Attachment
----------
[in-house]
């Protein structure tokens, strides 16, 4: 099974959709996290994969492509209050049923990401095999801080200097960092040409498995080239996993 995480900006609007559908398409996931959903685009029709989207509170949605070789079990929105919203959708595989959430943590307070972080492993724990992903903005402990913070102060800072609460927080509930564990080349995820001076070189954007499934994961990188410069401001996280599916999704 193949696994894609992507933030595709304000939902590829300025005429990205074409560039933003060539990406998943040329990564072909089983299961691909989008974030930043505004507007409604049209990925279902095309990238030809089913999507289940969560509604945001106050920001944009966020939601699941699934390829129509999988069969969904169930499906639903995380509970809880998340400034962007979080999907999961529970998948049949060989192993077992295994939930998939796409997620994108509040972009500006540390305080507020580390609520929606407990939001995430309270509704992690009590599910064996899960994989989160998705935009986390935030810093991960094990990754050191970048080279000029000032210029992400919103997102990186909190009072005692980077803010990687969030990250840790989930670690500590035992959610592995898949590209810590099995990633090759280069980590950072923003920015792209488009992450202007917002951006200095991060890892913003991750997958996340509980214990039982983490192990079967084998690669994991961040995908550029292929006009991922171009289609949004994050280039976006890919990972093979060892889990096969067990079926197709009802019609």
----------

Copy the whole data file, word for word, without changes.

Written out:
[in-house]
């Protein structure tokens, strides 16, 4: 099974959709996290994969492509209050049923990401095999801080200097960092040409498995080239996993 995480900006609007559908398409996931959903685009029709989207509170949605070789079990929105919203959708595989959430943590307070972080492993724990992903903005402990913070102060800072609460927080509930564990080349995820001076070189954007499934994961990188410069401001996280599916999704 193949696994894609992507933030595709304000939902590829300025005429990205074409560039933003060539990406998943040329990564072909089983299961691909989008974030930043505004507007409604049209990925279902095309990238030809089913999507289940969560509604945001106050920001944009966020939601699941699934390829129509999988069969969904169930499906639903995380509970809880998340400034962007979080999907999961529970998948049949060989192993077992295994939930998939796409997620994108509040972009500006540390305080507020580390609520929606407990939001995430309270509704992690009590599910064996899960994989989160998705935009986390935030810093991960094990990754050191970048080279000029000032210029992400919103997102990186909190009072005692980077803010990687969030990250840790989930670690500590035992959610592995898949590209810590099995990633090759280069980590950072923003920015792209488009992450202007917002951006200095991060890892913003991750997958996340509980214990039982983490192990079967084998690669994991961040995908550029292929006009991922171009289609949004994050280039976006890919990972093979060892889990096969067990079926197709009802019609």